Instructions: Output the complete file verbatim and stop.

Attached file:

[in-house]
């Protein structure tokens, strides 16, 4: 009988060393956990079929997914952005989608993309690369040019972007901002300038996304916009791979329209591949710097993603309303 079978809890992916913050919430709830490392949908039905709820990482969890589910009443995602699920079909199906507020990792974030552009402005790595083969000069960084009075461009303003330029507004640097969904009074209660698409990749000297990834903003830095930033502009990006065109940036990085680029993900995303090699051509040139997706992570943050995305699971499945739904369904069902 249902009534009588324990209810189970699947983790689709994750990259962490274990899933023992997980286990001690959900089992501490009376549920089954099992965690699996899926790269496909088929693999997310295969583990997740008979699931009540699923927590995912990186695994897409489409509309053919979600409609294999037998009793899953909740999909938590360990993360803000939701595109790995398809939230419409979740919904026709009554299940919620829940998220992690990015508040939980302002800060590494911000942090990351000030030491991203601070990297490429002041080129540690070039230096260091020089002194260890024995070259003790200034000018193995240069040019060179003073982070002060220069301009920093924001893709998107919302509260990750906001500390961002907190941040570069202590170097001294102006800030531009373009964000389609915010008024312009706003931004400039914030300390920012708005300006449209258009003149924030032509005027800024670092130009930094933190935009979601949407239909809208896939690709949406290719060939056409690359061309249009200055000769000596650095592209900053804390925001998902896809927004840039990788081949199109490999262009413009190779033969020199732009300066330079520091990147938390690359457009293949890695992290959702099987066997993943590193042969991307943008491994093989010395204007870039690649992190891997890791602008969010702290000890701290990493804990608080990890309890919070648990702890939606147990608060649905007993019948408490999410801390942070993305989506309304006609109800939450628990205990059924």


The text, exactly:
[in-house]
């Protein structure tokens, strides 16, 4: 009988060393956990079929997914952005989608993309690369040019972007901002300038996304916009791979329209591949710097993603309303 079978809890992916913050919430709830490392949908039905709820990482969890589910009443995602699920079909199906507020990792974030552009402005790595083969000069960084009075461009303003330029507004640097969904009074209660698409990749000297990834903003830095930033502009990006065109940036990085680029993900995303090699051509040139997706992570943050995305699971499945739904369904069902 249902009534009588324990209810189970699947983790689709994750990259962490274990899933023992997980286990001690959900089992501490009376549920089954099992965690699996899926790269496909088929693999997310295969583990997740008979699931009540699923927590995912990186695994897409489409509309053919979600409609294999037998009793899953909740999909938590360990993360803000939701595109790995398809939230419409979740919904026709009554299940919620829940998220992690990015508040939980302002800060590494911000942090990351000030030491991203601070990297490429002041080129540690070039230096260091020089002194260890024995070259003790200034000018193995240069040019060179003073982070002060220069301009920093924001893709998107919302509260990750906001500390961002907190941040570069202590170097001294102006800030531009373009964000389609915010008024312009706003931004400039914030300390920012708005300006449209258009003149924030032509005027800024670092130009930094933190935009979601949407239909809208896939690709949406290719060939056409690359061309249009200055000769000596650095592209900053804390925001998902896809927004840039990788081949199109490999262009413009190779033969020199732009300066330079520091990147938390690359457009293949890695992290959702099987066997993943590193042969991307943008491994093989010395204007870039690649992190891997890791602008969010702290000890701290990493804990608080990890309890919070648990702890939606147990608060649905007993019948408490999410801390942070993305989506309304006609109800939450628990205990059924």